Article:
COP26: NATO chief says it is up to UK to address Trident climate change flooding threat
Speaking to The Scotsman inside the COP26 blue zone, Jens Stoltenberg refused to be drawn into the debate over the long-term future of Trident on the Clyde, insisting that to do so would see him “dragged” into a discussion about Scottish independence.
A report issued in September by Dr Paul Dorfman, a former Ministry of Defence advisor who now chairs the Nuclear Consulting Group think-tank, warned the UK’s coastal military nuclear infrastructure was “profoundly vulnerable to flooding from sea level rise, storm intensity and storm surges”.
It stressed there were serious questions around the “operational viability” of Faslane, the port home to the UK’s four nuclear-powered Vanguard submarines, given projections of significant increases in annual flooding.
NATO’s own climate change plan, ratified earlier this summer, noted that sea level rises, extreme weather and rapid changes in precipitation patterns would “test the resilience of our military installations and critical infrastructure”.
Asked what NATO was doing to mitigate such threats, Mr Stoltenberg said: “What we see is that rising sea levels impact our naval bases and many of them are subject to regular flooding because of increased sea levels. This is, of course, the responsibility of each and every ally to adapt, to address the impacts of climate change.
“What we do at NATO is to raise awareness, to share best practices and information to help each other to adapt to everything and respond to increasing sea levels and more extreme, wetter, wilder and windier weather.”
He added: “This is a national responsibility. What NATO does is to raise awareness.
"It is the people who work there who are best placed to mitigate rising sea levels or other consequences. It is for the government and the authorities in the United Kingdom to make those decisions.”
The UK’s nuclear fleet has been based at Faslane since 1968, but amid the ongoing debate around Scotland’s political future, recent reports suggested the Ministry of Defence is drawing up a series of contingency plans which could see them moved to allied naval bases in the US and France. Other potential options include the designation of a British territory within an independent Scotland.
Asked whether NATO regarded any of those options as viable, given Trident represents a crucial pillar of its own defence infrastructure, Mr Stoltenberg declined to discuss the issue in any detail.
“It is not for me to comment on the issue of Scottish independence,” the 62-year-old said. “The United Kingdom is a highly valued NATO ally and I am not going to go into that discussion.”
Asked again how any plans to remove Trident from Faslane would impact on NATO’s defence capabilities, the former Norwegian prime minister replied: “I had the pleasure of visiting Faslane some years ago and it was an impressive facility.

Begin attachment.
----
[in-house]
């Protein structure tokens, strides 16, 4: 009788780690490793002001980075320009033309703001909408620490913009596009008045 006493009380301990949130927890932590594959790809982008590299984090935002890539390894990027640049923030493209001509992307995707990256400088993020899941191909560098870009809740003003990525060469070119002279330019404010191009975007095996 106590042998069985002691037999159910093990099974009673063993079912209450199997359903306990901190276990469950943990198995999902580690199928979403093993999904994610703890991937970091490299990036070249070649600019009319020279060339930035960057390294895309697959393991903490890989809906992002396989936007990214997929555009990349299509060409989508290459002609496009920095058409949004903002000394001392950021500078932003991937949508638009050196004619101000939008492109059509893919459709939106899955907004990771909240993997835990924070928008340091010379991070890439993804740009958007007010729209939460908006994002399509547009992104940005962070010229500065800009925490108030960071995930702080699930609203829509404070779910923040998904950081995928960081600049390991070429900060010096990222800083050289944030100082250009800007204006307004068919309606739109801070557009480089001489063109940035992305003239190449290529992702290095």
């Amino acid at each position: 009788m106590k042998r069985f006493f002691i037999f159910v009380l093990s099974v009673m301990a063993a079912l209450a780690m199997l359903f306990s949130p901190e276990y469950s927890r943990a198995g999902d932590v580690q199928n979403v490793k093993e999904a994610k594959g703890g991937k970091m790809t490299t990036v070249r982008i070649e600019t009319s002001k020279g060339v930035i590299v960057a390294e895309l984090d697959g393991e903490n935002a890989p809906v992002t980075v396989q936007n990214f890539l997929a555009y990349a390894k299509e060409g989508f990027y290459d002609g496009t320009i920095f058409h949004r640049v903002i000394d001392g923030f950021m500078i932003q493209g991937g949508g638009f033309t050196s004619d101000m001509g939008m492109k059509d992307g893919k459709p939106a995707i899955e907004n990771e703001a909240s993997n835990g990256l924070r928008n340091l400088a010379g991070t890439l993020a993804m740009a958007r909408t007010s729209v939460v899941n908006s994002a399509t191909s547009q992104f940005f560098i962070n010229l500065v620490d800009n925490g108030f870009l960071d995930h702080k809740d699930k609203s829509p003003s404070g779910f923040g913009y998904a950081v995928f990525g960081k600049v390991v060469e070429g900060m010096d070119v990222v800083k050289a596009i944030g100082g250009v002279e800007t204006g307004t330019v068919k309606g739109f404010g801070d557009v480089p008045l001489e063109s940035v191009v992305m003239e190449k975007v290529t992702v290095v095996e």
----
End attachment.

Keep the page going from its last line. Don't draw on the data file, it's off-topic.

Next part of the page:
"We saw the submarines and we saw the importance of the UK nuclear deterrent for NATO, but I will not go into discussions related to whether Scotland should remain part of the United Kingdom.”
Pressed on the fact the question was about the repercussions for NATO’s defence capabilities rather than Scotland’s constitutional future, he added: “If I start to comment on that, I will be dragged into the debate on Scottish independence.”
Mr Stoltenberg, a former United Nations special envoy on climate change, was more forthcoming on the wider threat posed by the climate emergency to NATO’s members and its operations.
“Climate change is a crisis multiplier,” he said.
“It is exacerbating conflicts around the world and it’s making the world more dangerous, therefore it matters for NATO. We see more competition over scarce resources and people are forced to flee their homes.
“For all this, NATO has to address climate change for security reasons, and we are doing that, not least through our climate change action plan which we agreed at our summit in June.”
Mr Stoltenberg said NATO’s response to the crisis took the form of increasing awareness, mitigation and adaptation.
“Increasing awareness means addressing the link between climate change and security, and we are developing annual assessments to fully analyse and understand the impact on security,” he explained.
“Mitigating is about introducing new, environmentally friendly technologies, but not in a way that undermines the strength of our armed forces. We cannot choose between green and strong armed forces. We need both of those things and it is absolutely possible to reconcile them.
“I’m absolutely certain that new technologies which we see being introduced in the civilian population will also be the most effective ones when it comes to providing power for ships and vehicles in the armed forces of the future.
“We are doing a lot with allies. The UK has introduced bio fuels and other renewable energy sources for aircraft and other vehicles, and the US and others are using more and more solar panels to provide power for bases and equipment.”
He went on: “Lastly, we need to adapt, because our armed forces are operating in more extreme weather and we need to be able to operate in them, like the extreme heat in Iraq, where soldiers are working in temperatures of more than 50C.
“The kind of missions you carry out and the equipment you use is impacted by that kind of extreme heat, and more and more our missions will be impacted by those conditions.”
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